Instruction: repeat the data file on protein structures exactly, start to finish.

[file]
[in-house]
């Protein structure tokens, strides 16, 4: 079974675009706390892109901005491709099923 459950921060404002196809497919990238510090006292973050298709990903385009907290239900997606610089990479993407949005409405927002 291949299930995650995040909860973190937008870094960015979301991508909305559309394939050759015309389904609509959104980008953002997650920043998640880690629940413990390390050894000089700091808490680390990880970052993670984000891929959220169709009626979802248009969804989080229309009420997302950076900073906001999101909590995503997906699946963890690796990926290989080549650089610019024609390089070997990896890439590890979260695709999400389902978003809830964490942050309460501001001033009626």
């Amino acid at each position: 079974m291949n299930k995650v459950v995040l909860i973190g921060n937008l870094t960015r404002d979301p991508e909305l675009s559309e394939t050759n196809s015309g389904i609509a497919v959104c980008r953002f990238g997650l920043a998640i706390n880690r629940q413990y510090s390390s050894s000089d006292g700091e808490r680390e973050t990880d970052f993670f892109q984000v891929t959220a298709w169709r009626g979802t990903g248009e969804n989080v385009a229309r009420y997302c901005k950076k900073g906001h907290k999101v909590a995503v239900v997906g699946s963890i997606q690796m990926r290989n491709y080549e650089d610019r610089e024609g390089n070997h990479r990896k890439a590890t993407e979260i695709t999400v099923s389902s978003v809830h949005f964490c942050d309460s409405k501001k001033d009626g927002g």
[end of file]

[in-house]
């Protein structure tokens, strides 16, 4: 079974675009706390892109901005491709099923 459950921060404002196809497919990238510090006292973050298709990903385009907290239900997606610089990479993407949005409405927002 291949299930995650995040909860973190937008870094960015979301991508909305559309394939050759015309389904609509959104980008953002997650920043998640880690629940413990390390050894000089700091808490680390990880970052993670984000891929959220169709009626979802248009969804989080229309009420997302950076900073906001999101909590995503997906699946963890690796990926290989080549650089610019024609390089070997990896890439590890979260695709999400389902978003809830964490942050309460501001001033009626």
């Amino acid at each position: 079974m291949n299930k995650v459950v995040l909860i973190g921060n937008l870094t960015r404002d979301p991508e909305l675009s559309e394939t050759n196809s015309g389904i609509a497919v959104c980008r953002f990238g997650l920043a998640i706390n880690r629940q413990y510090s390390s050894s000089d006292g700091e808490r680390e973050t990880d970052f993670f892109q984000v891929t959220a298709w169709r009626g979802t990903g248009e969804n989080v385009a229309r009420y997302c901005k950076k900073g906001h907290k999101v909590a995503v239900v997906g699946s963890i997606q690796m990926r290989n491709y080549e650089d610019r610089e024609g390089n070997h990479r990896k890439a590890t993407e979260i695709t999400v099923s389902s978003v809830h949005f964490c942050d309460s409405k501001k001033d009626g927002g």